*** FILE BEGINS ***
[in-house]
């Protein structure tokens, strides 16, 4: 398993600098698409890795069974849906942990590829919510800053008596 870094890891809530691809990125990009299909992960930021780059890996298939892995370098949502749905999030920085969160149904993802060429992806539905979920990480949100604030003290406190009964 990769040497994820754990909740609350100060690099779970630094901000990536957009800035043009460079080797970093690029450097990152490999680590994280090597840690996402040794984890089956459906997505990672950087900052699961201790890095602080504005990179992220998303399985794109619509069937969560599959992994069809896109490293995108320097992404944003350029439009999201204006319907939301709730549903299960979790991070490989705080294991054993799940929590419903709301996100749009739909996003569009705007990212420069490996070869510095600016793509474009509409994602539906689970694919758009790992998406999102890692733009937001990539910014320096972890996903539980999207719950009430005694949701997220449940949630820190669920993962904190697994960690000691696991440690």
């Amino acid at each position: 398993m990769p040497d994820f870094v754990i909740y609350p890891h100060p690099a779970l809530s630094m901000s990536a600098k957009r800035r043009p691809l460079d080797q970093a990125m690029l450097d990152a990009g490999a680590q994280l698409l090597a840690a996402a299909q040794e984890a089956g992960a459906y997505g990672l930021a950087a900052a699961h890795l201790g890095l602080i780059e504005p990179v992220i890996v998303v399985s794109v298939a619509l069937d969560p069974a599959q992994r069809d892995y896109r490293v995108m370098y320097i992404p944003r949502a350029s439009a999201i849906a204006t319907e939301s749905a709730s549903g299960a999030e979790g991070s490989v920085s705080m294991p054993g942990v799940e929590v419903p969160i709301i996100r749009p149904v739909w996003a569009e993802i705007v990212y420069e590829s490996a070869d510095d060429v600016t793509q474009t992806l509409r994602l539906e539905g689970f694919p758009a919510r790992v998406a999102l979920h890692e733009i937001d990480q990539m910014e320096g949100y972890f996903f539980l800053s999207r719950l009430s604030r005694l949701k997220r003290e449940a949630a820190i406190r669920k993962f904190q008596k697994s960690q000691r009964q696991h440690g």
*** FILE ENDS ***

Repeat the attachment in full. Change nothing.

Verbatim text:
[in-house]
């Protein structure tokens, strides 16, 4: 398993600098698409890795069974849906942990590829919510800053008596 870094890891809530691809990125990009299909992960930021780059890996298939892995370098949502749905999030920085969160149904993802060429992806539905979920990480949100604030003290406190009964 990769040497994820754990909740609350100060690099779970630094901000990536957009800035043009460079080797970093690029450097990152490999680590994280090597840690996402040794984890089956459906997505990672950087900052699961201790890095602080504005990179992220998303399985794109619509069937969560599959992994069809896109490293995108320097992404944003350029439009999201204006319907939301709730549903299960979790991070490989705080294991054993799940929590419903709301996100749009739909996003569009705007990212420069490996070869510095600016793509474009509409994602539906689970694919758009790992998406999102890692733009937001990539910014320096972890996903539980999207719950009430005694949701997220449940949630820190669920993962904190697994960690000691696991440690």
């Amino acid at each position: 398993m990769p040497d994820f870094v754990i909740y609350p890891h100060p690099a779970l809530s630094m901000s990536a600098k957009r800035r043009p691809l460079d080797q970093a990125m690029l450097d990152a990009g490999a680590q994280l698409l090597a840690a996402a299909q040794e984890a089956g992960a459906y997505g990672l930021a950087a900052a699961h890795l201790g890095l602080i780059e504005p990179v992220i890996v998303v399985s794109v298939a619509l069937d969560p069974a599959q992994r069809d892995y896109r490293v995108m370098y320097i992404p944003r949502a350029s439009a999201i849906a204006t319907e939301s749905a709730s549903g299960a999030e979790g991070s490989v920085s705080m294991p054993g942990v799940e929590v419903p969160i709301i996100r749009p149904v739909w996003a569009e993802i705007v990212y420069e590829s490996a070869d510095d060429v600016t793509q474009t992806l509409r994602l539906e539905g689970f694919p758009a919510r790992v998406a999102l979920h890692e733009i937001d990480q990539m910014e320096g949100y972890f996903f539980l800053s999207r719950l009430s604030r005694l949701k997220r003290e449940a949630a820190i406190r669920k993962f904190q008596k697994s960690q000691r009964q696991h440690g």